It’s Pride Month, and that means that brands are showing off how down with LGBTQ community they are. And, unfortunately, it seems that for every brand that does well, another brand does something utterly tone-deaf. This year, Sephora played the role of Gallant, with their free makeup classes for trans and non-binary people. Sadly, it’s time for Ipsy, the subscription beauty box brand, to play Goofus; this year’s Ipsy Pride Video stumbled into transphobia in the first 15 seconds.
The Ipsy Pride Video opens with model Cassandra Bankson. Bankson says “I’m attracted to women. And there’s definitely a spectrum between trans women, between authentic cis-gendered women and everything in between. But at the same time I believe that love is beauty, and I can find that in many different places.”
Many people were upset and angered by the implication that trans women are somehow “inauthentic.” Activist Kat Blaque shared her thoughts on the matter in a long Twitter thread, mirrored at her Facebook. She calls out Ipsy for not editing out the line, saying that it’s “pretty clear evidence that this company doesn’t truly care for the LGBT community… much like every other company that, around June, decides to put rainbow flags on things to sell products.”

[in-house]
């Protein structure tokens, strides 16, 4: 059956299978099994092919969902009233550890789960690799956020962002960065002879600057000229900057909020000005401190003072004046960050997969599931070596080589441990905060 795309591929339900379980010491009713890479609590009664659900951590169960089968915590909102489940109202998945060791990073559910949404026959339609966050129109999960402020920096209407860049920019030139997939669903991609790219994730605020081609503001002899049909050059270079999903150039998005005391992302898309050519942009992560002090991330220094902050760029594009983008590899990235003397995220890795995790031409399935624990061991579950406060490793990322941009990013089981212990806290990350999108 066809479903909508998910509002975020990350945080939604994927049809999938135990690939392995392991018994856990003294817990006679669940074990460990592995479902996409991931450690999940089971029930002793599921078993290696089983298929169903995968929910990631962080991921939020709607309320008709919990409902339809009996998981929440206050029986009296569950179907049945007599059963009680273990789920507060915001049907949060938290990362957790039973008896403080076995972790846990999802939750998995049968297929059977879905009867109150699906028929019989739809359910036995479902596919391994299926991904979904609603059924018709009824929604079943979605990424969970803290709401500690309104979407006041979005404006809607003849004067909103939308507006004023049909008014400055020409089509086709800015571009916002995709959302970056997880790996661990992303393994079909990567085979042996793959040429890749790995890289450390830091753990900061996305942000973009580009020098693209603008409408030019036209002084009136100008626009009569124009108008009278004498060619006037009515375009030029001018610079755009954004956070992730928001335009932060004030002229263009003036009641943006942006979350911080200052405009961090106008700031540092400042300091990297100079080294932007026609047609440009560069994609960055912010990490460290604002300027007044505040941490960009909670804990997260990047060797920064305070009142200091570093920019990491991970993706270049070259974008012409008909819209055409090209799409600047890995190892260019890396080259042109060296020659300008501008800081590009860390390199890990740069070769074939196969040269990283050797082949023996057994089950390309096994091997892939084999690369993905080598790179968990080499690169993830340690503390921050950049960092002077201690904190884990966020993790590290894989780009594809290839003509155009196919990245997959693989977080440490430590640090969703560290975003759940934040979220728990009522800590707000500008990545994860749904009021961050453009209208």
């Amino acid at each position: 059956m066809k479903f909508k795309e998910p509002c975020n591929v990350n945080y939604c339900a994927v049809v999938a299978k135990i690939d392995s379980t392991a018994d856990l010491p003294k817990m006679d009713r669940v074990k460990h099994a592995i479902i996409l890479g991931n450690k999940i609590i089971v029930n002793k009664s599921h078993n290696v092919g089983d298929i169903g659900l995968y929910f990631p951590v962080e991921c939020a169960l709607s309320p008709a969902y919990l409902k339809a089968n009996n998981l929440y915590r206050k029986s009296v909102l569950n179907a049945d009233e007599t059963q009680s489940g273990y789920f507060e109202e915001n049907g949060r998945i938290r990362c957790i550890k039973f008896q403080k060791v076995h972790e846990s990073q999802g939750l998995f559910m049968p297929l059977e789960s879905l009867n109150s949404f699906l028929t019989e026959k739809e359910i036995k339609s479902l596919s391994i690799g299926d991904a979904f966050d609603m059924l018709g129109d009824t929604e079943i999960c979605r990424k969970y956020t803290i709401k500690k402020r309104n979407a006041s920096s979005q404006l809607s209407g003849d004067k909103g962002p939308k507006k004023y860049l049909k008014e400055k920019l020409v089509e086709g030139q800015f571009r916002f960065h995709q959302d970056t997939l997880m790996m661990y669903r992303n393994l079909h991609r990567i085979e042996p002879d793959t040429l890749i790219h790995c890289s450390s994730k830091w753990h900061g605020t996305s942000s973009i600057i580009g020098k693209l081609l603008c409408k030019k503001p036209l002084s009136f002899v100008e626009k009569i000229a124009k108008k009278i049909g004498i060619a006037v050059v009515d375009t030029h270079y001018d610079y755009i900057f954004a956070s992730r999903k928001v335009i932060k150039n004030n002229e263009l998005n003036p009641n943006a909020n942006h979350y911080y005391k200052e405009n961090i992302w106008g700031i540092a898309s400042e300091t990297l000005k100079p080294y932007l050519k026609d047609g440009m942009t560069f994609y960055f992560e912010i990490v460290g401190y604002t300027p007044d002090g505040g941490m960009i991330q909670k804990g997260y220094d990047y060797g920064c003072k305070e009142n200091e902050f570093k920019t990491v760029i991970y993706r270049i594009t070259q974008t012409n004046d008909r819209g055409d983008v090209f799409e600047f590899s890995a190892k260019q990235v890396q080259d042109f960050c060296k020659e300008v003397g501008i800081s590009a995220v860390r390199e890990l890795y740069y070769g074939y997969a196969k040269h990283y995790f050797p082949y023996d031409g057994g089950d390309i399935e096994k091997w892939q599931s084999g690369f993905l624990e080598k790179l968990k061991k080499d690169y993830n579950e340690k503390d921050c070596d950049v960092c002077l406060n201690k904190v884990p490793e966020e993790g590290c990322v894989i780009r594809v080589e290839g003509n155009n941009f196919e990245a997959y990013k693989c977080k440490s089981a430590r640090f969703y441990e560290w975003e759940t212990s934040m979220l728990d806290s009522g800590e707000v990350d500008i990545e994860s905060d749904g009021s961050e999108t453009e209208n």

While Bankson herself was quick to apologize, first through a written statement, and then through a video (embedded above), Ipsy was slower to act. Initially the brand appeared to double-down on its transphobia. Ipsy’s social media team deleted comments critical of the Ipsy Pride video, and members of their support staff criticized those who complained on Twitter:
Ipsy eventually did take the video down and posted an apology on Facebook and Instagram. The company admitted it was wrong to have deleted comments, and said it was “looking for ways we can reduce the damage caused by the post and aftermath.” It has yet to clarify what those ways might be.
For what it’s worth, the transphobic comment wasn’t the only gaffe in the Ipsy pride video. Other commenters also called the brand out for not featuring any bisexual representation in the video. And though on Ipsy’s Facebook apology, the brand claimed it was no longer deleting comments, at least one commenter said their comments had been deleted after the apology went live.
Watch the offending clip of the Ipsy pride video below:
Was the apology for the Ipsy pride video enough? What would you like to see Ipsy do to make amends? Let us know in the comments.
Featured image from Cassandra Bankson’s Facebook